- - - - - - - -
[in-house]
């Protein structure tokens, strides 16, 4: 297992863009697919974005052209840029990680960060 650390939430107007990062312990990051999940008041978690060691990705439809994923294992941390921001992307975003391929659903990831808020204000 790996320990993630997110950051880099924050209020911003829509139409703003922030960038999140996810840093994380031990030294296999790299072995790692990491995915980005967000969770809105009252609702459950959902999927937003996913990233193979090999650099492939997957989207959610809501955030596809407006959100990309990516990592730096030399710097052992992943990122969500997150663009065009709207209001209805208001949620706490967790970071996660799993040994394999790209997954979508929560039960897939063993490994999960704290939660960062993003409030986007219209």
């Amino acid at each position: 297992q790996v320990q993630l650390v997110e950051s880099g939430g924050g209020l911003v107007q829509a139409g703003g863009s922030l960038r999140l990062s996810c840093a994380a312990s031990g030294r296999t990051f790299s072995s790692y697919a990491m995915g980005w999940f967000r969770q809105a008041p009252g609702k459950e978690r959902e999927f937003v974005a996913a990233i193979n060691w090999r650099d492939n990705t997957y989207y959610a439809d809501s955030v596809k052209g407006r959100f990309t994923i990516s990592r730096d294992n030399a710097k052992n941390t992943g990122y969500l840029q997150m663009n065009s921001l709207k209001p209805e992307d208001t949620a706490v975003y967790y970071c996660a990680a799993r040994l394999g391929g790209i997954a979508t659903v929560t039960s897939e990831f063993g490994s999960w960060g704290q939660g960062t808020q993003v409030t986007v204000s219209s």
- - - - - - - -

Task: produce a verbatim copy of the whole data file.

[in-house]
């Protein structure tokens, strides 16, 4: 297992863009697919974005052209840029990680960060 650390939430107007990062312990990051999940008041978690060691990705439809994923294992941390921001992307975003391929659903990831808020204000 790996320990993630997110950051880099924050209020911003829509139409703003922030960038999140996810840093994380031990030294296999790299072995790692990491995915980005967000969770809105009252609702459950959902999927937003996913990233193979090999650099492939997957989207959610809501955030596809407006959100990309990516990592730096030399710097052992992943990122969500997150663009065009709207209001209805208001949620706490967790970071996660799993040994394999790209997954979508929560039960897939063993490994999960704290939660960062993003409030986007219209």
């Amino acid at each position: 297992q790996v320990q993630l650390v997110e950051s880099g939430g924050g209020l911003v107007q829509a139409g703003g863009s922030l960038r999140l990062s996810c840093a994380a312990s031990g030294r296999t990051f790299s072995s790692y697919a990491m995915g980005w999940f967000r969770q809105a008041p009252g609702k459950e978690r959902e999927f937003v974005a996913a990233i193979n060691w090999r650099d492939n990705t997957y989207y959610a439809d809501s955030v596809k052209g407006r959100f990309t994923i990516s990592r730096d294992n030399a710097k052992n941390t992943g990122y969500l840029q997150m663009n065009s921001l709207k209001p209805e992307d208001t949620a706490v975003y967790y970071c996660a990680a799993r040994l394999g391929g790209i997954a979508t659903v929560t039960s897939e990831f063993g490994s999960w960060g704290q939660g960062t808020q993003v409030t986007v204000s219209s």